The HTC One X is a powerhouse. It’s fast, beautiful and infinitely capable. At least it is on paper. According to some digging by XDA-Developers members, using HTC’s own bootloader unlocking tool renders it, and the sibling One S, partially damaged. While the extent is not fully known at the moment, it seems that unlike previous devices like the Sensation and Amaze 4G, once the bootloader is unlocked on a One X it is not able to flash recoveries and boot images, the essence to being able to install custom ROMs on the device.
Once unlocked, the One S Fastboot menu displays a huge ****TAMPERED**** sign right above where it indicates that the bootloader is unlocked. Though the Rogers One X doesn’t display this behaviour, its presence in general is new to current-generation HTC devices, and is likely used to indicate to the carrier that the device was manually unlocked and didn’t come like that from the factory.
RootzWiki, a site dedicated to tweaking and hacking Android phones, has written a great piece titled “Dear HTC, Can We Have Our Phones Back?” It details how, despite the company’s public displays of affection towards the developer community, ceding one of the first bootloader unlocking programs in the industry, they’ve taken steps in the One Series of devices to prevent users from getting at its innards once it is unlocked. As Steven Smith, the piece’s author says of his experience: “I am going to let everyone know now: do not plan on just stopping at rooting this and calling it a day, I tried to remove bloat with Root Explorer and came to a brick wall of denial. I found out you also cannot flash custom kernels in recovery mode.”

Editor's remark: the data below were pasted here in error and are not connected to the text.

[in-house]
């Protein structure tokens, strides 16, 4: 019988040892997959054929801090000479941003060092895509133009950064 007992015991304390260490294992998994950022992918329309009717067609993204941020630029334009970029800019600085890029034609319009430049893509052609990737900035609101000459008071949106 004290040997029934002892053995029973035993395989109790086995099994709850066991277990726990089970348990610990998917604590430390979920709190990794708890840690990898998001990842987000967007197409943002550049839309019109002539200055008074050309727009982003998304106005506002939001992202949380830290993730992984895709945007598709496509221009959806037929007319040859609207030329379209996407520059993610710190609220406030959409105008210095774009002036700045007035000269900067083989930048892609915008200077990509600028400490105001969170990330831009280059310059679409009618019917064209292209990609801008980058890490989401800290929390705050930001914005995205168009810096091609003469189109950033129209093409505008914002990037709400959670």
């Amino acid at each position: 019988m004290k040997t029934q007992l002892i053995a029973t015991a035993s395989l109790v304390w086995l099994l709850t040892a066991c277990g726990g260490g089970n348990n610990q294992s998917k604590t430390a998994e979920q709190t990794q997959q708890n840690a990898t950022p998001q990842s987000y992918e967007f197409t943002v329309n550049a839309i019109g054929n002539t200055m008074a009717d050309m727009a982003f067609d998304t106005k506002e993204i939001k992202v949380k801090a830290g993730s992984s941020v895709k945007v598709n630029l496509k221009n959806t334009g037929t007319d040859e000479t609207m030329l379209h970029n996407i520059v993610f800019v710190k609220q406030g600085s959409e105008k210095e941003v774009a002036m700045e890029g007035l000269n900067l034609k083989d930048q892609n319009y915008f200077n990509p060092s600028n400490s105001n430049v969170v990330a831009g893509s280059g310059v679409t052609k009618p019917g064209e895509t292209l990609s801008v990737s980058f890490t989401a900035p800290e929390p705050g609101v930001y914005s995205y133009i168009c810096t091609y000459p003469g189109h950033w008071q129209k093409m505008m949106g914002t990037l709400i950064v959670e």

It turns out that even with an unlocked bootloader, you cannot flash anything in the boot partition, only to the tmp partition that, once rebooted, restores the original kernel to its rightful place. This prevents user from easily, and safely, using code that isn’t approved by HTC. Not to mention that the phone doesn’t have a removable battery in case it gets into trouble with a particular hacking exercise.
The gist of the piece is this: by unlocking the phone’s bootloader, users are forgoing their rights to warranty. This is understood. But HTC is further preventing users from enjoying their phone once it is us unlocked, potentially crippling what could be a fantastic custom ROM experience, and that’s not right.
There will no doubt be ways around this: Android developers are nothing if not resourceful. But it shouldn’t be this way, which is why RootzWiki wants users to spread the word and ask HTC to give us our phones back.
For regular users, however, the HTC One X is currently our favourite Android phone. You can also read our review.